The industryÃ¢â‚¬â„¢s annualized statutory rate of return on average surplus was 6.3 percent during the first nine months of 2012 (6.6 percent after excluding mortgage and financial guaranty insurers), up from 2.0 percent in the first nine months of 2011 (3.1 percent after excluding mortgage and financial guaranty insurers).
The results were released by ISO and the Property Casualty Insurers Association of America (PCI).
Worldwide economic losses from natural catastrophes and man-made disasters will likely reach at least $140 billion in 2012, of which insurers will pay close to half.
According to Swiss Re sigma preliminary estimates, insured losses arising from the catastrophic events of 2012 Ã¢â‚¬“ such as Hurricane Sandy and drought in the U.S. Ã¢â‚¬“ are set to reach roughly $65 billion. Natural catastrophes alone will lead to over 11,000 lives lost and roughly $60 billion in insured claims.
The tally is moderate compared to 2011, which saw historic insured losses of over $120 billion due to record earthquakes and flooding, but is above the average of the last 10 years, Swiss Re says.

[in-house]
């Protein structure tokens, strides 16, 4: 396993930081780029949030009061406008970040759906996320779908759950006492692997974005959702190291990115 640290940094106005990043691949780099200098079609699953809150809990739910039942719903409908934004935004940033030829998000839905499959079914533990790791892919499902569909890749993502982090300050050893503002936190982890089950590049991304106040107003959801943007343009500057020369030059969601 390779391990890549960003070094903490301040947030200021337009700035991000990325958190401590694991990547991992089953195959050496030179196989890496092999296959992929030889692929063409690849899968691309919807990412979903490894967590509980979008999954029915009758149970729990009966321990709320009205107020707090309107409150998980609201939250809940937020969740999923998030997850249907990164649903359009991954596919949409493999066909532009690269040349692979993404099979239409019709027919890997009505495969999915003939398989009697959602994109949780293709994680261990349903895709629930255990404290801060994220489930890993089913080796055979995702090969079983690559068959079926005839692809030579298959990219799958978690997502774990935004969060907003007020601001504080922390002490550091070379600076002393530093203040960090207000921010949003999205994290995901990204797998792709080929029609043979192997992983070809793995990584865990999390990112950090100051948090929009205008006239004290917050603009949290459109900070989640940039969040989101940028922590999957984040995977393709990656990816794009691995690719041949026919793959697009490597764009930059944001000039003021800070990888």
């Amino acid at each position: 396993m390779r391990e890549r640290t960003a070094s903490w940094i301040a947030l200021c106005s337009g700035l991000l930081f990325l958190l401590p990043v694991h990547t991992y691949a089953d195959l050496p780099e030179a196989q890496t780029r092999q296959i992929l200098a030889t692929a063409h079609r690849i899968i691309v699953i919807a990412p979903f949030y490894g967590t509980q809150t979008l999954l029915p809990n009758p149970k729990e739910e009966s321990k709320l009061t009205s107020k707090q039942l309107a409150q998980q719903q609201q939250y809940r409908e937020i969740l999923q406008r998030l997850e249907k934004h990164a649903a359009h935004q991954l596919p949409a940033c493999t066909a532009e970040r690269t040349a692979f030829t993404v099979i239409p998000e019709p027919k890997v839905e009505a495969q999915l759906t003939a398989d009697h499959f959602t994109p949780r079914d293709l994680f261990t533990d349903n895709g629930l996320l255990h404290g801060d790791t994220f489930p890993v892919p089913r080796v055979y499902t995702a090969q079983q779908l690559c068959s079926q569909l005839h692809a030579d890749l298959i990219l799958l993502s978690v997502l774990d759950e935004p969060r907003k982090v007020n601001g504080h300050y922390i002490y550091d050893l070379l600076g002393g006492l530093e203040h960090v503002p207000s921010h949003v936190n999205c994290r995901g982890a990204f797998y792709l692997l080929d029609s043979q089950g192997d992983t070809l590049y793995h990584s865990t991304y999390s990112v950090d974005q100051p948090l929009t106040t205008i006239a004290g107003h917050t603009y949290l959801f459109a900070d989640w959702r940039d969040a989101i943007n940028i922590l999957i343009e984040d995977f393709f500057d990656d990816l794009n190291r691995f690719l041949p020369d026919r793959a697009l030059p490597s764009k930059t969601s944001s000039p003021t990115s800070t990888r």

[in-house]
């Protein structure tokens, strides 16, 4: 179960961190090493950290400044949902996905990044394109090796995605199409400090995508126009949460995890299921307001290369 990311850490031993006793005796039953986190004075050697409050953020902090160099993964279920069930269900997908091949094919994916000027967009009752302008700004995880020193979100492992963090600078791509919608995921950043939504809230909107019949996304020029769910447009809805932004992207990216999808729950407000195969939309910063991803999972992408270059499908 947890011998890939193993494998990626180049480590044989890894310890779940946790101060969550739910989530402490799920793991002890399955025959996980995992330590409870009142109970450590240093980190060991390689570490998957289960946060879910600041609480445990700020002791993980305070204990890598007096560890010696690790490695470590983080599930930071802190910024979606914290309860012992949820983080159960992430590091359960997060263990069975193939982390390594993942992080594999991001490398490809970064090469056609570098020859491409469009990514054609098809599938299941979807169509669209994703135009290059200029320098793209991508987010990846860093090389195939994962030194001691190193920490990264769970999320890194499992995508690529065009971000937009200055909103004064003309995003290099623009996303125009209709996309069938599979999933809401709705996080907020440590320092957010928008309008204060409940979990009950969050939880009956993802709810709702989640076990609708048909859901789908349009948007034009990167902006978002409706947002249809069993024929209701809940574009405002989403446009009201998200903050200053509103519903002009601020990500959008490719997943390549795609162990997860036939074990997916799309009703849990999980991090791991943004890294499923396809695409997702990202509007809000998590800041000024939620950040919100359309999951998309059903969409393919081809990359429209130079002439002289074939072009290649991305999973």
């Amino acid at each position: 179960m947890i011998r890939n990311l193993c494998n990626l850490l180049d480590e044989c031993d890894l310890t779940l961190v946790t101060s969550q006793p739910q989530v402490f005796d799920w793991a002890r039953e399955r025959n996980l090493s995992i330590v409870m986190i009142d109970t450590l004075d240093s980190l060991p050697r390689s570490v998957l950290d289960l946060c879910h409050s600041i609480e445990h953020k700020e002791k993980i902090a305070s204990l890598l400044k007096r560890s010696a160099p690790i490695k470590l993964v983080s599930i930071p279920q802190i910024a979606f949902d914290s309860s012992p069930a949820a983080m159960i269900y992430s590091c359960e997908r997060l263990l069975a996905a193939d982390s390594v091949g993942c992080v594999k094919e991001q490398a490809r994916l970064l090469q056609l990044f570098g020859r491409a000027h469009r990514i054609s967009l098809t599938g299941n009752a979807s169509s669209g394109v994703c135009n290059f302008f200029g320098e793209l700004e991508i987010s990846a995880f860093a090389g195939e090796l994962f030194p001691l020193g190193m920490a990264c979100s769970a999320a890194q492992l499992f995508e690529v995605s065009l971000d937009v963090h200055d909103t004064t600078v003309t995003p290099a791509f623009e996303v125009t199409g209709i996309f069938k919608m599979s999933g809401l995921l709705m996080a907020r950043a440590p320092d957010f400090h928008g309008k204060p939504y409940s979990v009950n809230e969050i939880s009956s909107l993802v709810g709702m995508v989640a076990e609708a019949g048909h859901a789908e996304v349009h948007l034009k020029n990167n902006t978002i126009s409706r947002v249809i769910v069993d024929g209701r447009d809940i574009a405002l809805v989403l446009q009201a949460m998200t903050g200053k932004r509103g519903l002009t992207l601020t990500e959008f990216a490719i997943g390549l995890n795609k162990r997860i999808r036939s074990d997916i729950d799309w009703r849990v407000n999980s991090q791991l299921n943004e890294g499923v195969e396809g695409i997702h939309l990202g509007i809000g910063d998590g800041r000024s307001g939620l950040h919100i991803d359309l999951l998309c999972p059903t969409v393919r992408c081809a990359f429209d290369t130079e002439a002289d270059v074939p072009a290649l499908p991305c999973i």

After two years of historic losses arising from record earthquakes and floods in Asia Pacific and South America, 2012 is dominated by large, weather-related losses in the U.S. The top five insured loss events are also all in the U.S.
Swiss Re notes that Hurricane Sandy is the largest Atlantic hurricane on record in terms of wind span. This record storm surge caused widespread flooding and damage to a densely populated area on the East coast of the U.S. It also led to the worst power outage caused by a natural catastrophe in U.S. history.
Estimated insured losses from Sandy are put at between $20 and $25 billion. However, Swiss Re cautions that the total insured loss tally is subject to a high degree of uncertainty and it is still too soon to gauge the final overall damage.
Extremely dry weather conditions and limited snowfall in the U.S. also led to one of the worst droughts in recent decades, affecting more than half of the country. Swiss Re says drought-related agricultural losses are likely to reach around $11 billion, including pay-outs from federal assistance programs.
Check out I.I.I. facts and statistics on global catastrophes here.